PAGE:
The head of a leading Cumbrian hotel group has been appointed the High Sheriff for Cumbria for 2018-19.

Simon Berry, the English Lakes Hotels Resorts and Venues managing director, has taken up the prestigious, ceremonial role.

The new High Sheriff undertakes a range of ceremonial duties throughout the one year appointment, including attendance at royal visits to Cumbria and escorting high court judges on circuit in the county.

High Sheriffs also actively lend support and encouragement to crime prevention agencies, the emergency services and to the voluntary sector. In recent years High Sheriffs in many parts of England and Wales have been particularly active in encouraging crime reduction initiatives, especially among young people.

Simon Berry said: “It is a real honour, not only to have been nominated for the role in the Royal Courts of Justice in the first place, but also now to step into it for the next 12 months.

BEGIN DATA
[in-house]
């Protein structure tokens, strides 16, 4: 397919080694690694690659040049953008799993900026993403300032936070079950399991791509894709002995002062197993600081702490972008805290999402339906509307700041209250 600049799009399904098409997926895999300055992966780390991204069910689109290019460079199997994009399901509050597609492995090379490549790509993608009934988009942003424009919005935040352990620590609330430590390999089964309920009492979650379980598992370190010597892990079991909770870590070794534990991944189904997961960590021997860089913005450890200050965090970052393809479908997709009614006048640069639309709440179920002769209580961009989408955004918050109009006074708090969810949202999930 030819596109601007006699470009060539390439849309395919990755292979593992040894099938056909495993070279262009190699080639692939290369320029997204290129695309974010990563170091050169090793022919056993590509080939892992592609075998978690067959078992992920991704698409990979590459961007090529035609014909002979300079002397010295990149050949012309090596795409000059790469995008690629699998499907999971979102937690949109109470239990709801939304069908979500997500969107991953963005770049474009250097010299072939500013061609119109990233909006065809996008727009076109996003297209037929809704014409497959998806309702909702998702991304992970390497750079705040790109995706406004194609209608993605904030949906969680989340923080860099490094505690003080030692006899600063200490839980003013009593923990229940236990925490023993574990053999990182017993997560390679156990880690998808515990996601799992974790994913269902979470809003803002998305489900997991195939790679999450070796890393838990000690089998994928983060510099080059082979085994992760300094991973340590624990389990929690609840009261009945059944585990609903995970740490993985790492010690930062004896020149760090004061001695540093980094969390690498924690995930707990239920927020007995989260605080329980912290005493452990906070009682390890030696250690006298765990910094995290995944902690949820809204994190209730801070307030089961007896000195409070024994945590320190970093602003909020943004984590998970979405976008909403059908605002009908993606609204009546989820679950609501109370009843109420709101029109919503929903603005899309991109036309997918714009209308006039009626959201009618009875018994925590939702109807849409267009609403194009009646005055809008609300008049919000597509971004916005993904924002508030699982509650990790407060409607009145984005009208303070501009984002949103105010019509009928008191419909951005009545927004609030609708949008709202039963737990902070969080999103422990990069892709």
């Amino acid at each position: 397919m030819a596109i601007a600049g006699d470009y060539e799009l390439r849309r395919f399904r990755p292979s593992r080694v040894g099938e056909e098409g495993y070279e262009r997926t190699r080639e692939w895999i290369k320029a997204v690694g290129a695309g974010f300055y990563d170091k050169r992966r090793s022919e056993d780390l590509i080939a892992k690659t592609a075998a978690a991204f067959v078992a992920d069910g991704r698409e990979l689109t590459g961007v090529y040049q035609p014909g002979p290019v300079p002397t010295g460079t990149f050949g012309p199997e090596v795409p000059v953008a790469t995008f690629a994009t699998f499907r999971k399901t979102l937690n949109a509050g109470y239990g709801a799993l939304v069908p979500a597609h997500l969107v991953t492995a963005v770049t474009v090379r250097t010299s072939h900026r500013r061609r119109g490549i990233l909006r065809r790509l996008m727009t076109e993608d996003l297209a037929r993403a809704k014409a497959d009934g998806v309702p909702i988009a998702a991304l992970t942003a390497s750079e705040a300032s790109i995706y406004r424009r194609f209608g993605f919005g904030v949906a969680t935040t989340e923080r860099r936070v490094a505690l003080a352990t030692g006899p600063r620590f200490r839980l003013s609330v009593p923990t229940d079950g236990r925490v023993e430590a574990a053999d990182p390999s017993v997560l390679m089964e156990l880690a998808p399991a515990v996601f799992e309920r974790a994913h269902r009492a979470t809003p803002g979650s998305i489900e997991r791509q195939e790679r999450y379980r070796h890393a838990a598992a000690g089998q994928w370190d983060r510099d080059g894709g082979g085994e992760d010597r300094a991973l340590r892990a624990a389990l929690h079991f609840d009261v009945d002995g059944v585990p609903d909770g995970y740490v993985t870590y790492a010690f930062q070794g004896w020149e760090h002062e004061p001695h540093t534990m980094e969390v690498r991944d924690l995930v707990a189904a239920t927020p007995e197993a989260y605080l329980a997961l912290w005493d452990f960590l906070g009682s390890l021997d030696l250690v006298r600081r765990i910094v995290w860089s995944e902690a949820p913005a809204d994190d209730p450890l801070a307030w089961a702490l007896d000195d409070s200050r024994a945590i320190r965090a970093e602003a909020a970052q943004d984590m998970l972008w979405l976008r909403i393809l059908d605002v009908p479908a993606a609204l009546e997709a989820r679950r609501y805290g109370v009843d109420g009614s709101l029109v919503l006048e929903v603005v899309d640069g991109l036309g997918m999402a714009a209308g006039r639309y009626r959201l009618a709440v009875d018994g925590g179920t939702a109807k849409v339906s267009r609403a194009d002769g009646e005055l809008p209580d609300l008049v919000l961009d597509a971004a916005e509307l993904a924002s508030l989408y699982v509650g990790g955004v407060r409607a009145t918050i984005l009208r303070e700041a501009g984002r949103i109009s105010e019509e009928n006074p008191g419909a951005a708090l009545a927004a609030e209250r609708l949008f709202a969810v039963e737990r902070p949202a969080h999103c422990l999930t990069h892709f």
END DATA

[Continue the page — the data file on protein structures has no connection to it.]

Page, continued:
“As with most High Sheriffs, I have a particular interest in the law and supporting local services such as the police, especially in the prevention of youth crime and helping to ensure that young people in this great county get the opportunities in life that they deserve.

“I also look forward to getting involved in helping community foundations and local charities that work with vulnerable people, both in endorsing and in raising the profile of their valuable work.”

Mr Berry runs the family hotel business, English Lakes Hotels Resorts and Venues, with his brother Tim. The hotel group has been in the Berry family for more than 60 years.

The new High Sheriff and his wife Diana live in Troutbeck and have three sons, Robert, who runs his own business, Ben, a local councillor, and Elliot, founder of the Noah Initiative, a charity which helps fatherless children and young men in western Kenya. Elliot will serve as Simon’s chaplain for his year in office.

The traditional role of a High Sheriff goes back 1,000 years and is the oldest secular office under the Crown. The role used to represent the principal law enforcement office in the counties, but over the centuries most responsibilities have been transferred elsewhere, so that its official functions are now largely ceremonial.

A nomination ceremony is held each November in the Royal Courts of Justice. Three names are put forward for the Office of High Sheriff in each county and one of them is selected by the Sovereign at a subsequent meeting of the Privy Council, the appointed name is ‘pricked with a bodkin’.